Design Engineering

New Microbatteries Pack a Punch

By Design Engineering Staff   

Electronics electricity Energy

University of Illinois-developed millimetre-sized batteries could usher in the next wave of miniature electronics.

Researchers at the University of Illinois at Urbana-Champaign have announced the development of microbatteries that are only milimeters in size but strong enough to jump-start a car battery. Alternatively, the developers say, the diminutive cells could allow consumer, medical and other types of electronics to shrink in size with the same or better battery life and significantly faster recharge rates.

“This is a whole new way to think about batteries,” said William King, the Bliss Professor of mechanical science and engineering at University of Illinois who leads the research team. “A battery can deliver far more power than anybody ever thought. In recent decades, electronics have gotten small. The thinking parts of computers have gotten small. And the battery has lagged far behind. This is a microtechnology that could change all of that. Now the power source is as high-performance as the rest of it.”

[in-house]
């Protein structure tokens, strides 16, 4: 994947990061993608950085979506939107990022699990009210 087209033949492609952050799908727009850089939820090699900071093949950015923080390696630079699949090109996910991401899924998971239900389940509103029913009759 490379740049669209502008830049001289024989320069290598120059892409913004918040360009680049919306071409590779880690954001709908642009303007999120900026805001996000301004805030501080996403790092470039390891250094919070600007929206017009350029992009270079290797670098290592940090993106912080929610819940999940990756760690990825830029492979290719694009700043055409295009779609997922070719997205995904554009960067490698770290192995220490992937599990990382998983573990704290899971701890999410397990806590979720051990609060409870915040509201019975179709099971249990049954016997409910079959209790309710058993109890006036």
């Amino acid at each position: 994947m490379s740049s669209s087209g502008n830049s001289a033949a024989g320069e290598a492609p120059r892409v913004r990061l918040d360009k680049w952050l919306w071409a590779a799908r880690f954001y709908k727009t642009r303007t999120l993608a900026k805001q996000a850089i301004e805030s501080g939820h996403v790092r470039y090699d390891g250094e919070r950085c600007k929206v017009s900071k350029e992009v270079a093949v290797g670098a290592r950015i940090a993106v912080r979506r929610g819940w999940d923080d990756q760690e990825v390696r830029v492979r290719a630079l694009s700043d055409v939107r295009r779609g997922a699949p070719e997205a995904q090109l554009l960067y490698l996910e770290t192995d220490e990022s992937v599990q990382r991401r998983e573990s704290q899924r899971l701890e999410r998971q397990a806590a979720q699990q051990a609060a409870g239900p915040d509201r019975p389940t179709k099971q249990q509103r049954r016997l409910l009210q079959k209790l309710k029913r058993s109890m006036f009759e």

Typically, batteries and other power sources either release small but powerful jolts of energy quickly or store large amounts of energy but release it slowly. According to King, the new microbatteries offer both simultaneously or can be configured along a spectrum of power versus capacity.

What makes these batteries different, King says, is the three-dimensional microstructure of the battery’s anode and cathode. Building on a fast-charging cathode design by materials science and engineering professor Paul Braun’s group, King and his team developed a matching anode and a new way to integrate the two components at the microscale.


The result, the researchers say, is a battery powerful enough to broadcast radio signals 30 times farther or allow for consumer electronics, medical devices, sensors and other applications 30 times smaller. In addition, the microbatteries recharge 1,000 times faster than competing technologies.

Presently, the research — supported by the U.S. National Science Foundation and the Air Force Office of Scientific Research – is focused on reducing the battery technology’s manufacturing costs and integrating it with other electronic components.


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